So, thanks for proving EXACTLY THE POINT

But apparently failing to connect the dots on what the source is and does.

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Here's the thing; Lydarkaon is not a source in the article.

Yes, there is a link to a list created by Lydarkaon, but this is only a link for context. That's not the same thing as being a source. It's the same thing as if I link to an IMDB page for a movie I'm reviewing. It's a tool I use to give the reader context, but it's not a source.

This is actually kind of a dumb point to have to argue, but annoying anons who think writing something in the name field is a sick burn (I have literally been here a decade and have yet to see one clever use of that trick) while talking out their ass about journalism they obviously don't begin to understand (you're literally mistaking a link for a source, my dude) is kinda a pet peeve of mine, so I'm easy to string along right now.

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It’s not that they ‘keep tabs’ it’s that they aggressively stalk people and try to make problems in their fandom or even personal/professional life over people voicing disagreement with them. They’re a psychopath.

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Your conflation of this with other criticism or misgendering is a yikes to you, dawg.

Well, I suppose I can't be sure the people making fair criticisms of Charles are the same people misgendering them. I mean, when I look at this quote,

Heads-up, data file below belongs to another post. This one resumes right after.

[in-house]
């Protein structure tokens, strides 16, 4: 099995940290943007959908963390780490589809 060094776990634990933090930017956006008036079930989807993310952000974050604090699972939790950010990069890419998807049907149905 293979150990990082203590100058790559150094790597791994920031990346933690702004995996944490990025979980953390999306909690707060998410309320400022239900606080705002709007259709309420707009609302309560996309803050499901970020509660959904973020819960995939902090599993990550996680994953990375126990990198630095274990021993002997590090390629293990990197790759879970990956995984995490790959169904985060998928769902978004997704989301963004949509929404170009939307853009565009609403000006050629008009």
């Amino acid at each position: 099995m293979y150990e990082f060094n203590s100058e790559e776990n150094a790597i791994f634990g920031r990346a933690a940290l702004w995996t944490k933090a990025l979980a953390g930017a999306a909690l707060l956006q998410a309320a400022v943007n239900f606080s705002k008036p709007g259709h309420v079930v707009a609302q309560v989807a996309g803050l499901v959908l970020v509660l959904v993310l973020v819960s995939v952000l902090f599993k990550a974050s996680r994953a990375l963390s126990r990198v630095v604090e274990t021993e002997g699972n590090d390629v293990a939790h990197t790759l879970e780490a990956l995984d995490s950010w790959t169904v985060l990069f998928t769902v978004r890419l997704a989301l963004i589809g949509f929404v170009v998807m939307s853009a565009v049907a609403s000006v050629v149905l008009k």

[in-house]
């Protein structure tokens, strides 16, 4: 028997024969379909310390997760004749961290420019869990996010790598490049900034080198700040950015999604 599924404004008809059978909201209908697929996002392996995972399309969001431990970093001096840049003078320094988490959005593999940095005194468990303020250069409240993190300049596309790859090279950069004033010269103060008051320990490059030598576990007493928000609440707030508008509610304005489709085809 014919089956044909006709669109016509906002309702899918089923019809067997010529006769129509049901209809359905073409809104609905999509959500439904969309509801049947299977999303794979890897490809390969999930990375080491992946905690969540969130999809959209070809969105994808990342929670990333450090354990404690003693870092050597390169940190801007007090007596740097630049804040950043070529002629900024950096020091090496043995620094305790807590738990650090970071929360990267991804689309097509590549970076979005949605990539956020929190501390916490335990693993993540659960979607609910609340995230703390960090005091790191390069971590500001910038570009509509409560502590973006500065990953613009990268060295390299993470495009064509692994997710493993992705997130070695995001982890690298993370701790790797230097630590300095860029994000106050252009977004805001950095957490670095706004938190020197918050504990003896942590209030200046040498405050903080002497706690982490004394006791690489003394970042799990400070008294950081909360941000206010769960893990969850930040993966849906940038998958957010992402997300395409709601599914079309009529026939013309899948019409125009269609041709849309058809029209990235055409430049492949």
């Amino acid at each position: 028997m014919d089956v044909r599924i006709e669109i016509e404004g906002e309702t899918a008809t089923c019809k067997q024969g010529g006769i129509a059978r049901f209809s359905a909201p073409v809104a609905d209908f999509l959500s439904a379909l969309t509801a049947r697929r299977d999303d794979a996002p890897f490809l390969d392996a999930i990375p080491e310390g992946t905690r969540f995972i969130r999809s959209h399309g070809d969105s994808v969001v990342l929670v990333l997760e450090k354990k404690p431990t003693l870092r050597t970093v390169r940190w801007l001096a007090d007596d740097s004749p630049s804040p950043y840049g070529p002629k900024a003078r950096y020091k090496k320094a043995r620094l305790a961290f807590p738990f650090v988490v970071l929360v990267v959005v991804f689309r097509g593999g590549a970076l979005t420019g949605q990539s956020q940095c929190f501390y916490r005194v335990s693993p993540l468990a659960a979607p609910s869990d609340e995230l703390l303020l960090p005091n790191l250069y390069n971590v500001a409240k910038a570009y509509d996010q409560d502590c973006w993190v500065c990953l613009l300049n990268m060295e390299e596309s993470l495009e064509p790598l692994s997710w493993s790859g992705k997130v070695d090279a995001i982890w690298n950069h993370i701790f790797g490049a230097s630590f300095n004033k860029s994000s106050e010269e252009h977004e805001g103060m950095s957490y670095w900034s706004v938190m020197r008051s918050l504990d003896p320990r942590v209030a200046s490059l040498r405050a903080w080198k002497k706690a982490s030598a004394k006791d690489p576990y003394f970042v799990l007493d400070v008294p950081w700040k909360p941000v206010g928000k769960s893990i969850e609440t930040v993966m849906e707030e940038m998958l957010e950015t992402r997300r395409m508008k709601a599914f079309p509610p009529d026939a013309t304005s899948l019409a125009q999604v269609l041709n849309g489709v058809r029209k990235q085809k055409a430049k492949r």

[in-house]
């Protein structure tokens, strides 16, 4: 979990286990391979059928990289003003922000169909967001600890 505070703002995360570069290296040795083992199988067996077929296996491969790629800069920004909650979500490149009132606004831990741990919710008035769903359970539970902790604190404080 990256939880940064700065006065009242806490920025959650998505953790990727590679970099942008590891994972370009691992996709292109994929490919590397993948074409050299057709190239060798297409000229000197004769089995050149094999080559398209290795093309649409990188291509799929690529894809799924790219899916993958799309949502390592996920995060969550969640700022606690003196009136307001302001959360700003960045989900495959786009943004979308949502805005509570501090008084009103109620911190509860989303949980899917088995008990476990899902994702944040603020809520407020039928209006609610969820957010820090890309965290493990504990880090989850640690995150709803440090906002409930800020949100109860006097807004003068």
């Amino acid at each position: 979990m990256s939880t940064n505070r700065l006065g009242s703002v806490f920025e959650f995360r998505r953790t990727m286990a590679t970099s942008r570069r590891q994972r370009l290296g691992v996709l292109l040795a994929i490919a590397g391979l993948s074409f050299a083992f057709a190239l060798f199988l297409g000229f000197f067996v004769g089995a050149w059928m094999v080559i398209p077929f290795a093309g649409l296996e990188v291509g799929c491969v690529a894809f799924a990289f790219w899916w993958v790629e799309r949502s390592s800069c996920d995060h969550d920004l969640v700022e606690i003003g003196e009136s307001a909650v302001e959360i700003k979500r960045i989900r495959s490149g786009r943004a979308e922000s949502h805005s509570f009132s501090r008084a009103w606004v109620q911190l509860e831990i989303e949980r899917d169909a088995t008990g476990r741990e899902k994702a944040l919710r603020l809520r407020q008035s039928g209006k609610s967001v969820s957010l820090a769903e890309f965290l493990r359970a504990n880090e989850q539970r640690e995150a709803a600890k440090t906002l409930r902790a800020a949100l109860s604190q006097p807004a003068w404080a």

Charles' failure to verify or disclose is his fault.

I guess I shouldn't assume that's from someone who has any interest in making fair criticisms. Good point!

— Chipotle

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Of course, neither do you, given that you're arguing grammar technicality on people you disagree with, while your "journalist" pal made the exact same ordinary assumption but you've only decided to characterize one as malicious. Hypocrite much?

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First of all, it is way more than a "grammar technicality" and I am genuinely chagrined that I did it.

Second of all, "pals" is ... not the most accurate description of our relationship.

Look, the real deal here is that Chipotle and myself actually mostly agree with the assertion that this article is not a great example of journalism, but that there are much better ways to express our disappointment than how you have. Jesus Christ, I of all people should really not be the one to say this, but what we're really objecting to is your tone, guy.